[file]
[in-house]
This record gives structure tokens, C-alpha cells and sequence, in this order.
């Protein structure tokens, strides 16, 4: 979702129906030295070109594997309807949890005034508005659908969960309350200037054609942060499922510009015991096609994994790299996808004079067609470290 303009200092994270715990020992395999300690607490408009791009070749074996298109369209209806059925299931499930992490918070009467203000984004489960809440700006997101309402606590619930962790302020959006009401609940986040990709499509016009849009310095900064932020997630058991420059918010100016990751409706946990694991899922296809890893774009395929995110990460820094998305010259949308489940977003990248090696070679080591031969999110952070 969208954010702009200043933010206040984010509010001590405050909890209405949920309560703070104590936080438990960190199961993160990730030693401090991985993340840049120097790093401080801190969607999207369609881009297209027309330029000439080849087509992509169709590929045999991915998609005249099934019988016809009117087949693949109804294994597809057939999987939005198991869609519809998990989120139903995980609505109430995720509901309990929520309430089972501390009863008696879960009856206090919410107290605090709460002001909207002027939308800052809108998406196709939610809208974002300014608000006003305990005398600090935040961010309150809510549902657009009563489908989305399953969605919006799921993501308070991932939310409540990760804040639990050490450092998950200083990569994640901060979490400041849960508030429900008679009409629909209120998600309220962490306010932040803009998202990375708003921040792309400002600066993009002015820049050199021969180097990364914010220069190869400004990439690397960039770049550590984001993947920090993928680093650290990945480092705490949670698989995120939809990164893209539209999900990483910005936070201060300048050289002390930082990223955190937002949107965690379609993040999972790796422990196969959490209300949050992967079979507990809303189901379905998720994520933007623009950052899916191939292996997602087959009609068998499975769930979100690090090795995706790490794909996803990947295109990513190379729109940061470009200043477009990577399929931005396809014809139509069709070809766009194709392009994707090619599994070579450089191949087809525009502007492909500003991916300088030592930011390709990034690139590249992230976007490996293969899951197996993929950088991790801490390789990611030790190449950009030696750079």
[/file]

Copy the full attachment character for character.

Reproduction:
[in-house]
This record gives structure tokens, C-alpha cells and sequence, in this order.
């Protein structure tokens, strides 16, 4: 979702129906030295070109594997309807949890005034508005659908969960309350200037054609942060499922510009015991096609994994790299996808004079067609470290 303009200092994270715990020992395999300690607490408009791009070749074996298109369209209806059925299931499930992490918070009467203000984004489960809440700006997101309402606590619930962790302020959006009401609940986040990709499509016009849009310095900064932020997630058991420059918010100016990751409706946990694991899922296809890893774009395929995110990460820094998305010259949308489940977003990248090696070679080591031969999110952070 969208954010702009200043933010206040984010509010001590405050909890209405949920309560703070104590936080438990960190199961993160990730030693401090991985993340840049120097790093401080801190969607999207369609881009297209027309330029000439080849087509992509169709590929045999991915998609005249099934019988016809009117087949693949109804294994597809057939999987939005198991869609519809998990989120139903995980609505109430995720509901309990929520309430089972501390009863008696879960009856206090919410107290605090709460002001909207002027939308800052809108998406196709939610809208974002300014608000006003305990005398600090935040961010309150809510549902657009009563489908989305399953969605919006799921993501308070991932939310409540990760804040639990050490450092998950200083990569994640901060979490400041849960508030429900008679009409629909209120998600309220962490306010932040803009998202990375708003921040792309400002600066993009002015820049050199021969180097990364914010220069190869400004990439690397960039770049550590984001993947920090993928680093650290990945480092705490949670698989995120939809990164893209539209999900990483910005936070201060300048050289002390930082990223955190937002949107965690379609993040999972790796422990196969959490209300949050992967079979507990809303189901379905998720994520933007623009950052899916191939292996997602087959009609068998499975769930979100690090090795995706790490794909996803990947295109990513190379729109940061470009200043477009990577399929931005396809014809139509069709070809766009194709392009994707090619599994070579450089191949087809525009502007492909500003991916300088030592930011390709990034690139590249992230976007490996293969899951197996993929950088991790801490390789990611030790190449950009030696750079």